"The vocabulary shared by the contact sheet, the zootrope and the motion picture is a simple assembly of images arranged one after the other in the order in which they were made, so that frozen moments in time are used to delineate space. We think of Edweard Muybridge, whose elaborate use of serial trip wires showed us the precise component movements of a horse’s streamlined gallop, or of the stilled beat of the hummingbird’s wing revealed by the stroboscopic experiments of Harold Edgerton. We are reminded that more and more of the newspaper photographs we consume are images sliced out of videotaped continuity. Kellner’s development of this working method shows an awareness of his medium’s past and present. It is self-reflexive, like so much contemporary art. It is even somewhat ironic in its choice of grand subject." (Alison Nordström, Curator of Photographs, George Eastman House International Museum of Photography and Film, Rochester, New York, in the exhibition catalog Thomas Kellner: Dancing Walls)

in focus Galerie . Burkhard Arnold . Bruesselerstrasse 83 . 50672 Koeln . Germany

Phone + Fax: ++ 49 221 1300341 .

 

Opening hours:
November 9 till November 22, daily 3 pm till 7 pm
November 23 till December 23 by appointment

www.infocusgalerie.com

 

German Pressrelease

 

Die in focus Galerie, Köln zeigt einen Querschnitt der zwischen 2003 und 2006 entstandenen großformatigen Farbfotografien von Innenräumen prominenter architektonischer Monumente. Bei den Arbeiten handelt es sich um höchst künstlerisch arrangierte Fotomontagen. Ihre vordergründig kubistisch anmutende Erscheinung ist durchdrungen von rhythmischer Musikalität, die Kellner selbst als „Vibration" oder „tanzender Blick" beschreibt. Diese, die gesamte Werkgruppe durchziehenden Schwingungen, fordern den Betrachter zum visuellen Tanzpartner auf. „Dancing Walls" sind aus neunhundert Einzelaufnahmen, ergo fünfundzwanzig Filmrollen, komponiert. Damit beginnt der konzeptuelle Prozess bereits im Vorfeld des Einsatzes der Kamera, die Bildzerlegung findet zuerst im Kopf des Künstlers statt. Das Ergebnis selbst stellt den fotografischen Prozess offen vor Augen, mehr noch es verlässt diesen, um in der Dimension des Filmischen zu argumentieren.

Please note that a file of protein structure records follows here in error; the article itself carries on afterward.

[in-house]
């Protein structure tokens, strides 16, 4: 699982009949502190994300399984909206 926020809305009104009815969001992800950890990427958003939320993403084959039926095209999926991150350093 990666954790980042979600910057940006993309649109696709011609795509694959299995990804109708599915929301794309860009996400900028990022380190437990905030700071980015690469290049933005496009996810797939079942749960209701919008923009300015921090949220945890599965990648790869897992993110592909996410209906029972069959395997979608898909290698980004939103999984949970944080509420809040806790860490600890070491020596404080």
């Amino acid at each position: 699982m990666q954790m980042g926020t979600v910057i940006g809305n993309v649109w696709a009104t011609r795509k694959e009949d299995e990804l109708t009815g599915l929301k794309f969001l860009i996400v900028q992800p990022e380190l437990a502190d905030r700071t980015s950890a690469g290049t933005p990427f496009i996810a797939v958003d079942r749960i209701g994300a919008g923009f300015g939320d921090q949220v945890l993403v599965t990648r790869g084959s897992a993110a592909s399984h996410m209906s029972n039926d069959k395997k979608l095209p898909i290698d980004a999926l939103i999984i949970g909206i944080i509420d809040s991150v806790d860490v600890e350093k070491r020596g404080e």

Mit subversiver Ironie stellen uns die Architekturfotografien von Thomas Kellner weder postkartentaugliche Erinnerungsbilder der Monumente vor Augen, noch sind sie dokumentarische Belege einer vollkommenen Gestalt. Statt verfestigt, erscheinen die Bauwerke in viele einzelne Fragmente dekonstruiert, die in ihrer Gesamtheit zu einer neuen Gestalt gefügt werden.

Entscheidend ist, dass es sich bei den großformatigen Farbfotografien um Kontaktabzüge handelt, die sich aus den zusammenmontierten, fortlaufenden Filmstreifen des Shootings aufbauen.

Thomas Kellners Arbeiten sind vorrangig in den vergangenen sieben Jahren in zahlreichen Ausstellungen in namhaften Galerien Europas und den USA, gezeigt worden. Für 2009 und 2010 gibt es bereits Ausstellungsvereinbarungen für Curitiba und Brasilia.

 

in focus Galerie
08.11 -23.12.2008

Bruesselerstrasse 83
D - 50672 Koeln

 

Öffnungszeiten:
9.- 22.11, täglich 15-19 Uhr
23.11 - 23.12. nach Vereinbarung

Eröffnung 8.11.2008 19 Uhr

www.infocusgalerie.de